Subject(s)
Asian Americans/psychology , COVID-19/psychology , Prejudice , Attitude , COVID-19/ethnology , Humans , Intention , Minority Groups/psychology , Pandemics , Prejudice/ethnology , Racism/ethnology , Racism/psychology , United States
16.
Am Psychol ; 76(4): 627-642, 2021.
Article in English | MEDLINE | ID: covidwho-1364573

ABSTRACT

Anti-Asian racism has spiked since the outbreak of the coronavirus 2019 (COVID-19) pandemic, creating compounded threats to Asian Americans' psychological wellbeing on top of other pandemic stressors (e.g., fears of infection, financial insecurity, or quarantine isolation). COVID-19 anti-Asian racism signifies the relevance of race and racism during public health crises and highlights the importance of examining the psychological impacts of racialized stress and avenues for resilience during a pandemic. This article describes a conceptual model that emphasizes the importance of rechanneling the experience of COVID-19 anti-Asian racism toward resilience. Specifically, the proposed model identifies a tripartite process of collective psychosocial resilience, comprised of (a) critical consciousness of discrimination as a common fate, (b) critical consciousness-informed racial/ethnic identity, and (c) advocacy, for empowering Asian Americans and protecting them against the harmful effects of COVID-19 anti-Asian racism during and beyond the pandemic. Theoretical and empirical underpinnings of the proposed tripartite process for cultivating resilience against COVID-19 anti-Asian racism are delineated. Practice implications and future research directions, as informed and revealed by the conceptual model, are discussed. (PsycInfo Database Record (c) 2021 APA, all rights reserved).


Subject(s)
Asian Americans , COVID-19 , Pandemics , Racism , Asian Americans/psychology , COVID-19/epidemiology , COVID-19/psychology , Humans , Models, Psychological , Racism/psychology , Resilience, Psychological , Stress, Psychological/ethnology , Stress, Psychological/psychology , United States/epidemiology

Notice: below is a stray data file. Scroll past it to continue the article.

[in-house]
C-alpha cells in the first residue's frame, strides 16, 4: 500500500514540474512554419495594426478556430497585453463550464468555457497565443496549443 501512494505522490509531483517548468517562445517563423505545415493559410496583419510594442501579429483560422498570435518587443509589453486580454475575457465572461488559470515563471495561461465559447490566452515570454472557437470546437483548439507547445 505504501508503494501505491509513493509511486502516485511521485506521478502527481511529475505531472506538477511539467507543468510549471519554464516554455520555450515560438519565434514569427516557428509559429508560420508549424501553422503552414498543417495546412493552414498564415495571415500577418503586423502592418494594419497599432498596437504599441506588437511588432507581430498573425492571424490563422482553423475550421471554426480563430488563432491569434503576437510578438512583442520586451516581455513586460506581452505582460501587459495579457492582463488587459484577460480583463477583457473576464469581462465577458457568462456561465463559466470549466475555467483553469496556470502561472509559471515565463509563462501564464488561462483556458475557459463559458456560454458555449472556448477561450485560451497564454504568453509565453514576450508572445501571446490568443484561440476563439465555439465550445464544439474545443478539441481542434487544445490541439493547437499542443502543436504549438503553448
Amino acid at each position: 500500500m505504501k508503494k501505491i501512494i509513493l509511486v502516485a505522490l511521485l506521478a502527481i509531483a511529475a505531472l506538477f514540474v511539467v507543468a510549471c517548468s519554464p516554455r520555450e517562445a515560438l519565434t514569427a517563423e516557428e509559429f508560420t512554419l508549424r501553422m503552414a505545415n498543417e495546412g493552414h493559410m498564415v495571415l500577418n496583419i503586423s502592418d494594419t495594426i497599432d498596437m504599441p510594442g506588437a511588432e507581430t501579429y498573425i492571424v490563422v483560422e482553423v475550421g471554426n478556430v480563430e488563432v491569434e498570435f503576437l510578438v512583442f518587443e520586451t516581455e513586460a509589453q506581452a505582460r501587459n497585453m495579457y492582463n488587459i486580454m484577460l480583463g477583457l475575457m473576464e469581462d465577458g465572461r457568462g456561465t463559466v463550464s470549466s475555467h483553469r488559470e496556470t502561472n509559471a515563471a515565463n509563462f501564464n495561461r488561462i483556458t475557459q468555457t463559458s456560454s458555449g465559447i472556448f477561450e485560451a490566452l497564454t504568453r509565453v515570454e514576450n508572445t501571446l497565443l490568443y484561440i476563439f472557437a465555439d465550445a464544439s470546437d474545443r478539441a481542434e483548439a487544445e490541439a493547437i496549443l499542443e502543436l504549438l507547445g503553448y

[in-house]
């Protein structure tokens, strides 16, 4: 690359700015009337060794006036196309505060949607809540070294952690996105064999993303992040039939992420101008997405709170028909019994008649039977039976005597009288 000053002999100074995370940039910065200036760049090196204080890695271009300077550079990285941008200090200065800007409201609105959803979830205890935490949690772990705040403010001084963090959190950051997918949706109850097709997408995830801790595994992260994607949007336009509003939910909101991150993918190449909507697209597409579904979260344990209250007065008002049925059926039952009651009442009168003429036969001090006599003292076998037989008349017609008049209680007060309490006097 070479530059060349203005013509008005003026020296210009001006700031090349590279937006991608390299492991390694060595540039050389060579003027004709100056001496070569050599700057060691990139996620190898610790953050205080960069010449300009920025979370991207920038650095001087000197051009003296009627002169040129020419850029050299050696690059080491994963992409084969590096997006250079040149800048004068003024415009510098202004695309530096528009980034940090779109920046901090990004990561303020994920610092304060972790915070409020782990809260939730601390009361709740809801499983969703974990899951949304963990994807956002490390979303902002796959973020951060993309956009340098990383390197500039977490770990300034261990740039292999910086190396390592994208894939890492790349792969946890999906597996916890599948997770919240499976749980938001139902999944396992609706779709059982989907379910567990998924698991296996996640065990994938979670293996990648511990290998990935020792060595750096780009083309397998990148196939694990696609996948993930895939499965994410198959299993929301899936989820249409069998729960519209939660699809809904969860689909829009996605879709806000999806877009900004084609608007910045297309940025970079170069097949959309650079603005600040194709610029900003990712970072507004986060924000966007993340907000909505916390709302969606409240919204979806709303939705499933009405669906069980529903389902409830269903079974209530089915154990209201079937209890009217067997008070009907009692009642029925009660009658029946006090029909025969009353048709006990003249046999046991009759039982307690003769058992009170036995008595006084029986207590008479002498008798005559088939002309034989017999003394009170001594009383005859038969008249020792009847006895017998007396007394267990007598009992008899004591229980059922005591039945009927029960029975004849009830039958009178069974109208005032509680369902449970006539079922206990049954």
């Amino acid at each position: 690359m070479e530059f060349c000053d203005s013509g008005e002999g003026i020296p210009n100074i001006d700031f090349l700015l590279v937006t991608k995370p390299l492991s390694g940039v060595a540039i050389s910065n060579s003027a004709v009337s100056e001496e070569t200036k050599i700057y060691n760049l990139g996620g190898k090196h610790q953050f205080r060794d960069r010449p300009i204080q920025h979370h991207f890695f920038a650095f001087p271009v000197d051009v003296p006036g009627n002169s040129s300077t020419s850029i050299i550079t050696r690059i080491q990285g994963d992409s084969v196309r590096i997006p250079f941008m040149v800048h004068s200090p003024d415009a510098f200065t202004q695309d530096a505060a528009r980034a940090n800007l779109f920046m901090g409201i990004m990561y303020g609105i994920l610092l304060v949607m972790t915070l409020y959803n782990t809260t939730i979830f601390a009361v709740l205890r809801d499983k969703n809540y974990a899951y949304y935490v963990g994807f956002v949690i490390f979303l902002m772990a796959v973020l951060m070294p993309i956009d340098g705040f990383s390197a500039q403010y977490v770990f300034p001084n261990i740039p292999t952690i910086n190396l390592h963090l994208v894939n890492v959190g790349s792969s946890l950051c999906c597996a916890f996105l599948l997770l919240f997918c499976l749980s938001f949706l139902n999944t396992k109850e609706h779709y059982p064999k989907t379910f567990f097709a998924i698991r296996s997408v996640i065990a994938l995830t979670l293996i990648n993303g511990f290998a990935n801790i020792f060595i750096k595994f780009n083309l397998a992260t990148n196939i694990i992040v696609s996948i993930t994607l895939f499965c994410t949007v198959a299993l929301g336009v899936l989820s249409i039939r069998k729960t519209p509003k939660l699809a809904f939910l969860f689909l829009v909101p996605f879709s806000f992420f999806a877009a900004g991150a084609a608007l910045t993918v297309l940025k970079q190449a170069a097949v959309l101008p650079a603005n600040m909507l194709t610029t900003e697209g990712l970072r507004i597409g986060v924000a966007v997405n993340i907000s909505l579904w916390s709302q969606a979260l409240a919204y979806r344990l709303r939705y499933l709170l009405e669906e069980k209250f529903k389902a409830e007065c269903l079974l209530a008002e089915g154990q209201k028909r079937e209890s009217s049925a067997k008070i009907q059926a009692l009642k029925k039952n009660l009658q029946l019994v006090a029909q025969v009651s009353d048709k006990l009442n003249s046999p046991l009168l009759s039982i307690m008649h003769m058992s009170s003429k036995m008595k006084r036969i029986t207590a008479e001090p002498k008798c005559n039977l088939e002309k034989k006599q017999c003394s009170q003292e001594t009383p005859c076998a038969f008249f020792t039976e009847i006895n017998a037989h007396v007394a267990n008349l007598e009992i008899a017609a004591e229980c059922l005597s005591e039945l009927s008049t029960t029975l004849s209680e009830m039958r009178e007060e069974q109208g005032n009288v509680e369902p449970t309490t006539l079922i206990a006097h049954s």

17.
Am Psychol ; 76(4): 643-657, 2021.
Article in English | MEDLINE | ID: covidwho-1364572

ABSTRACT

This study examines adjustment patterns among a group neglected in developmental science-Asian American students in high-achieving schools. National reports have declared such schools to connote risk for elevated problems among teens. Asian American students are commonly referred to as model minorities, but little is known about adjustment issues within academically competitive settings, specifically. Guided by past research on culturally salient issues, multiple U.S. high schools were examined to (a) determine areas of relative strength versus weakness in adjustment of Asian Americans compared with Whites, and (b) more importantly, to illuminate salient within-group processes related to Asian Americans' well-being. Risk modifiers examined were perceptions of ethnic discrimination, parent perfectionism, internalized achievement pressure, authenticity in self-presentation, and closeness to school adults. Outcome variables included depression, anxiety, and isolation at school. Results demonstrated that Asian Americans fared better than Whites on anxiety and school isolation, but with low effect sizes. By contrast, they fared more poorly on almost all risk modifiers, with a large effect size on discrimination. Regression results showed that among Asian Americans the most consistent associations, across cohorts and outcomes, were for discrimination and authenticity. Findings underscore the need for greater recognition that discrimination could be inimical for students not typically thought of as vulnerable-Asian Americans in high-achieving schools; these issues are especially pressing in light of increased racism following coronavirus disease 2019 (COVID-19). Results also suggest that feelings of inauthenticity could be a marker of generalized vulnerability to internalizing symptoms. Implications for future theory and interventions are discussed. (PsycInfo Database Record (c) 2021 APA, all rights reserved).


Subject(s)